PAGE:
MICCI = Moorland Indicators of Climate Change Initiative

The MICCI project is getting school students to help with real scientific research, to answer this key question:

Small pool of peaty water amongst heather on a wide moorland
Peat moors in good condition soak up and store carbon

Are upland moorlands storing carbon (good for climate change) or releasing carbon (bad for climate change)?

School students help work out what experiments are needed, and then head off onto upland moorlands to collect the data. All the data is then analysed by the Moors for the Future partnership, and is used by real scientific researchers who are trying to work out how to best improve and conserve moorland environments.

Why moorlands and why UK National Parks?

Peat moorlands are our biggest store, or source of carbon.

Bare moorland with grey brown peaty soil
Peat moors in bad condition release carbon into the atmosphere

UK woodlands store 150 million tonnes of carbon
UK peat moors store 3 billion tonnes of carbon - that's 20 times as much.

The UK's National Parks are protected because of their stunning scenery, open countryside and ecologically important habitats. Many of them contain large upland areas or lowland moors, and this means that nearly all UK National Parks contain peat moorlands. They are all popular with visitors and they all need to supply natural resources to their local communities.

This makes the national parks, and our learning teams, ideal places to study the effects of human impact on peat moorlands and the effect that this could have on climate change.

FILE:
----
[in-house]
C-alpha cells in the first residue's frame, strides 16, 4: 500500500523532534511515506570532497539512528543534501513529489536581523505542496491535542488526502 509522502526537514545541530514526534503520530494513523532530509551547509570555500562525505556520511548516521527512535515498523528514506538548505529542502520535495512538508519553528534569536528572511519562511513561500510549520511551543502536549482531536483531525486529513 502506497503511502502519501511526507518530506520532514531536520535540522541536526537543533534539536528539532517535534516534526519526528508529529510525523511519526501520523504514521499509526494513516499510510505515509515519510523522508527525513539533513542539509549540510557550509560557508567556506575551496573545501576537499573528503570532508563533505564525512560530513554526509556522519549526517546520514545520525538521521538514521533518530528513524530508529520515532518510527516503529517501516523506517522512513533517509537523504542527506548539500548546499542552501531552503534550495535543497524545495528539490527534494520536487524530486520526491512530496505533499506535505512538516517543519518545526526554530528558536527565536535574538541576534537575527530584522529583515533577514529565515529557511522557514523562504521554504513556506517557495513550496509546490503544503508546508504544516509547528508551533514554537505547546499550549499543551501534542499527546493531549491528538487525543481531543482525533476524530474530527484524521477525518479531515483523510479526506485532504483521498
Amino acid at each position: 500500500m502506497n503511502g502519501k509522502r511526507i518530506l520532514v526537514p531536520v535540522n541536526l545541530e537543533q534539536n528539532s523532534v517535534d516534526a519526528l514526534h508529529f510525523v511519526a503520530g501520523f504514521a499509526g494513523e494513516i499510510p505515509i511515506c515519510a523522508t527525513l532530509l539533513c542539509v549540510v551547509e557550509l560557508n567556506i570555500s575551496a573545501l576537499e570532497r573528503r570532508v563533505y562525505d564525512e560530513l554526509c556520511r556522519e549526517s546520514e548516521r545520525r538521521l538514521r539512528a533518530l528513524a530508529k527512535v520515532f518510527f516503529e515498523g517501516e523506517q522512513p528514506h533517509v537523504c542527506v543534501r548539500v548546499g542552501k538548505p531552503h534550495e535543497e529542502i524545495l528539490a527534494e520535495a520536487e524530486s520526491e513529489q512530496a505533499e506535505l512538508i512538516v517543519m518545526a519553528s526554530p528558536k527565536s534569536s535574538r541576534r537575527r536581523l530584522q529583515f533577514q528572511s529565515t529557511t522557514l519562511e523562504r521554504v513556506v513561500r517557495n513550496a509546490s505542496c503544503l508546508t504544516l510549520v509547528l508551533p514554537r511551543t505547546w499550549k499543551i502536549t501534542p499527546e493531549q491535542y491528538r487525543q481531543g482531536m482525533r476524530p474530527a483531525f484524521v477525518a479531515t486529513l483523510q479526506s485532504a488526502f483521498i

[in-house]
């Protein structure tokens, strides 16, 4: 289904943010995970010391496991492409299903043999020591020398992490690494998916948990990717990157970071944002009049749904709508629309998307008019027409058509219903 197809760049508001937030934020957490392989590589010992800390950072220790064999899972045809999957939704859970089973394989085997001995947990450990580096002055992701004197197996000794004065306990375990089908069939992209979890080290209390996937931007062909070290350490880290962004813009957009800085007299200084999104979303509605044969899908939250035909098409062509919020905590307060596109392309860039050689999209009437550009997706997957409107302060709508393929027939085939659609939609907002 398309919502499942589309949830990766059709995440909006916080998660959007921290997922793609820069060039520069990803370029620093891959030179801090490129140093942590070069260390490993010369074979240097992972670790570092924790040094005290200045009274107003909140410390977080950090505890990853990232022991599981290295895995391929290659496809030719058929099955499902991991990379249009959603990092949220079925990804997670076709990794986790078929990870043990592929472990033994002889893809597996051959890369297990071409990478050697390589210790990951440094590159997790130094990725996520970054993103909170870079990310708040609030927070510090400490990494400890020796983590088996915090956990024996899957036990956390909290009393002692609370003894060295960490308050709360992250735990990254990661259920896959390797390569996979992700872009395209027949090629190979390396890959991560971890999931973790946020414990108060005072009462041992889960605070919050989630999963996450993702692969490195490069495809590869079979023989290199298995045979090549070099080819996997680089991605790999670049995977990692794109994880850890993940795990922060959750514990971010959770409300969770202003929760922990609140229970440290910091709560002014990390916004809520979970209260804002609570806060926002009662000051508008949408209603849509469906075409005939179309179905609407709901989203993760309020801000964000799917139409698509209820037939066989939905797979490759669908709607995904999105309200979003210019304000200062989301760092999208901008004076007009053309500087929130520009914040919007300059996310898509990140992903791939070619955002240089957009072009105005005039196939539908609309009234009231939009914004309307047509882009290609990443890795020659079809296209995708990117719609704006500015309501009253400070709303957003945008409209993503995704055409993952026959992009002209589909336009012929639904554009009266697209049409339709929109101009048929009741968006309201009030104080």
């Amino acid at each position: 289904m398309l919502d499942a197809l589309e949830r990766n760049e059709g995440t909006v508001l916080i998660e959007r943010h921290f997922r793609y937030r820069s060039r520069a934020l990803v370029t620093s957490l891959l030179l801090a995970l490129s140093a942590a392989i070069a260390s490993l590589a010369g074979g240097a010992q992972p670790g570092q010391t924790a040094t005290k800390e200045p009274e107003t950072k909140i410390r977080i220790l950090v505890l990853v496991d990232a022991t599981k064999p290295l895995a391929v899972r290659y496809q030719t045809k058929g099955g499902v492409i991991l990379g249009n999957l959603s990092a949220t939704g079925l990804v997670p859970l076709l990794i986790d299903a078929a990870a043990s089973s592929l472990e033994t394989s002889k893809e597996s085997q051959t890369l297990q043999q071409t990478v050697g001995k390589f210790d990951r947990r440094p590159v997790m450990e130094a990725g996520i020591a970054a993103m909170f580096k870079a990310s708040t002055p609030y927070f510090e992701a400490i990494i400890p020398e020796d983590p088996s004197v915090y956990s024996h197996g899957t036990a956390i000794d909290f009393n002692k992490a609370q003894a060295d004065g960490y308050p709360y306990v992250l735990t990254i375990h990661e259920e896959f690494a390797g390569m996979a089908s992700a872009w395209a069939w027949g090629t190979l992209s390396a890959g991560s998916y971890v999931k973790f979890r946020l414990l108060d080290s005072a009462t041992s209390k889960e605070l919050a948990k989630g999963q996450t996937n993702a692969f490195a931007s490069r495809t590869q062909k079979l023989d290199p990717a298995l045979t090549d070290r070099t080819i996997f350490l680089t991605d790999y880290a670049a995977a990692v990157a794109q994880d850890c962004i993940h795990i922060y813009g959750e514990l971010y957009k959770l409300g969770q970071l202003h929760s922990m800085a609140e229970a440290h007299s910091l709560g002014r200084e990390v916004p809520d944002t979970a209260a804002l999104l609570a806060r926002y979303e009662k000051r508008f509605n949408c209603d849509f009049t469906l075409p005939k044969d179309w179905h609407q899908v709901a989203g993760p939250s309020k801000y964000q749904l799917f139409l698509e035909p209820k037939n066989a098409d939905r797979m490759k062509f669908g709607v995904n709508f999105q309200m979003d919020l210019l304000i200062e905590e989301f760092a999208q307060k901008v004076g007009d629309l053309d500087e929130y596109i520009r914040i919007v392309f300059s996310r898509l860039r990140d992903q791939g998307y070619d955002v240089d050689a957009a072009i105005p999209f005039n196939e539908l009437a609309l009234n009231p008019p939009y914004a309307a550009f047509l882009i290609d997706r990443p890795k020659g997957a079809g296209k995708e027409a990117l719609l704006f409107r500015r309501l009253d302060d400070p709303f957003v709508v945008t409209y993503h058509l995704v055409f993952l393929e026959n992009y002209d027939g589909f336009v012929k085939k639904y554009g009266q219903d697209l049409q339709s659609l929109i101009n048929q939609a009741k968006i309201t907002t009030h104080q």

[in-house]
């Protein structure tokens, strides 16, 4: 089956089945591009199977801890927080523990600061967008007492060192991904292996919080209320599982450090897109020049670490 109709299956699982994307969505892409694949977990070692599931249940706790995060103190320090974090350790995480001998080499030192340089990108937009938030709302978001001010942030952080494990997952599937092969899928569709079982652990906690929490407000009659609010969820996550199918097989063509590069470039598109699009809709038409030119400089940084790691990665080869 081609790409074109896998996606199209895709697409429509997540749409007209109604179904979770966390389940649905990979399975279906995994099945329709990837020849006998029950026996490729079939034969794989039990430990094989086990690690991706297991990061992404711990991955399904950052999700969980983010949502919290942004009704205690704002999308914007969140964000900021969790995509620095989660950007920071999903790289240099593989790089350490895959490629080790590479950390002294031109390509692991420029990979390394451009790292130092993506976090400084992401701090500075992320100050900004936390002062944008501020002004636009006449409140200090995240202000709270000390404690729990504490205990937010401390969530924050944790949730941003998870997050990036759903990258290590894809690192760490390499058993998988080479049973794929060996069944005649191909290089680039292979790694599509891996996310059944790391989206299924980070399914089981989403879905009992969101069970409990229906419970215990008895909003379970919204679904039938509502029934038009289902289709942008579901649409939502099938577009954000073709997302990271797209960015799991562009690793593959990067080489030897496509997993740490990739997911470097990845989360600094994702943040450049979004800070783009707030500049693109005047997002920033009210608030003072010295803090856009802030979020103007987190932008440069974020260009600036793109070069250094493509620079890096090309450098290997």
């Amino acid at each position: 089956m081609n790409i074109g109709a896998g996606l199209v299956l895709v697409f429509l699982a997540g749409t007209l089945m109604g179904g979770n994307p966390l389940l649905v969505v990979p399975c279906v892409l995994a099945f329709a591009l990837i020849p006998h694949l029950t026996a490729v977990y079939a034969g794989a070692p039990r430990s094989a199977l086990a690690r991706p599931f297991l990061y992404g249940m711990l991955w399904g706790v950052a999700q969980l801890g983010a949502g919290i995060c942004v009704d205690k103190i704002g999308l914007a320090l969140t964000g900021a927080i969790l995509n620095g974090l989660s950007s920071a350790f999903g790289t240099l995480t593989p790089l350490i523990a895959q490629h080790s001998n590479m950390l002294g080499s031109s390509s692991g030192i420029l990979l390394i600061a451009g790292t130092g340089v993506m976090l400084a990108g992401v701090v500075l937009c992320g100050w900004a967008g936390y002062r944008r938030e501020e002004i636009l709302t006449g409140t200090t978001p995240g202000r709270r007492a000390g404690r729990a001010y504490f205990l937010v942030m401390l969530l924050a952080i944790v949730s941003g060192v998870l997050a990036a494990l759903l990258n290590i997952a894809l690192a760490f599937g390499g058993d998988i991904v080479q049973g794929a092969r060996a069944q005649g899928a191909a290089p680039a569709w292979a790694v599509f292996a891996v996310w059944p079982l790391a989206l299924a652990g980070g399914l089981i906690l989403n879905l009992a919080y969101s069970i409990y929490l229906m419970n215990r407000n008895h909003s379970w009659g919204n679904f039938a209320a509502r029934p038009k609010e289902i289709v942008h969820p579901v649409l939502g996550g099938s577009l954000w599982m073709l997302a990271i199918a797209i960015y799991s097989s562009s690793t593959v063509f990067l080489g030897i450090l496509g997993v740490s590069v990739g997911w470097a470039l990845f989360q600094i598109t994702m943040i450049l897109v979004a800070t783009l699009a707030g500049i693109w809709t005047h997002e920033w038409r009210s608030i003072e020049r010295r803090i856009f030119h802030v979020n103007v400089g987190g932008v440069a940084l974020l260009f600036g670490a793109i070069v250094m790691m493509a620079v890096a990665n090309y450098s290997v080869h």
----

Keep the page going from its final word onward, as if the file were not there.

Watch this video explaining the MoorLIFE project and why it is important to the Peak District and the southern Pennine moorlands: 

MICCI explained

Listen to Peak District Learning Discovery Officer Chris Robinson discuss the MICCI Project in an 18 March 2014 Interview with High Peak Radio. (Clicking the link will open a new MP3 window in your browser)

Hear from our students - Talking the MICCI

Students from around the Peak District National Park made this film about their work on the MICCI project and what they've learnt from it.

Achievements so far:

  • More than 50 schools groups have taken part, in 11 different national parks, across England, Wales and Scotland
  • Students see a real link between their local environment and the global issue of climate change
  • Matches curriculum needs; human activities on the environment, applying scientific thinking and methods in the real world, ecosystem services, an understanding of climate change and gives students access and insights into real working scientists
  • Enables scientists to engage with students and the wider public about their research
  • Helps national parks show the special qualities of their environments and the need to protect natural resources and ecosystem services